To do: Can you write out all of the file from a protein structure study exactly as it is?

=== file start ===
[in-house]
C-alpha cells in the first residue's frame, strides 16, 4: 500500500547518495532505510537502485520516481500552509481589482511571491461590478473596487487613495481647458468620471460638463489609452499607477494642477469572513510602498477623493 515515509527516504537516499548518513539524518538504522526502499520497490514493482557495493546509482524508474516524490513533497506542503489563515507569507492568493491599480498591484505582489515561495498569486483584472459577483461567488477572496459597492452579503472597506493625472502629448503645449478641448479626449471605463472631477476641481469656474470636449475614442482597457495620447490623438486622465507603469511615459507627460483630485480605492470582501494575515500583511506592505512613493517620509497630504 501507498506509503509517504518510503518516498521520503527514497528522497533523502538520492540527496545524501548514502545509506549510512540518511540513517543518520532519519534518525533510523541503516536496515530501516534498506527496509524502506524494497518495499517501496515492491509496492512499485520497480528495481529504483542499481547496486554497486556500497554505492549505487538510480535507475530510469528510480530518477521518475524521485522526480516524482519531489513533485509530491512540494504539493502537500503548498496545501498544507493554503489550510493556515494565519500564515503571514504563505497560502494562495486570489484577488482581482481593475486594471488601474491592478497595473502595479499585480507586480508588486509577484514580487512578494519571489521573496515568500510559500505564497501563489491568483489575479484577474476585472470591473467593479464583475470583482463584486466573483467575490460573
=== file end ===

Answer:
[in-house]
C-alpha cells in the first residue's frame, strides 16, 4: 500500500547518495532505510537502485520516481500552509481589482511571491461590478473596487487613495481647458468620471460638463489609452499607477494642477469572513510602498477623493 515515509527516504537516499548518513539524518538504522526502499520497490514493482557495493546509482524508474516524490513533497506542503489563515507569507492568493491599480498591484505582489515561495498569486483584472459577483461567488477572496459597492452579503472597506493625472502629448503645449478641448479626449471605463472631477476641481469656474470636449475614442482597457495620447490623438486622465507603469511615459507627460483630485480605492470582501494575515500583511506592505512613493517620509497630504 501507498506509503509517504518510503518516498521520503527514497528522497533523502538520492540527496545524501548514502545509506549510512540518511540513517543518520532519519534518525533510523541503516536496515530501516534498506527496509524502506524494497518495499517501496515492491509496492512499485520497480528495481529504483542499481547496486554497486556500497554505492549505487538510480535507475530510469528510480530518477521518475524521485522526480516524482519531489513533485509530491512540494504539493502537500503548498496545501498544507493554503489550510493556515494565519500564515503571514504563505497560502494562495486570489484577488482581482481593475486594471488601474491592478497595473502595479499585480507586480508588486509577484514580487512578494519571489521573496515568500510559500505564497501563489491568483489575479484577474476585472470591473467593479464583475470583482463584486466573483467575490460573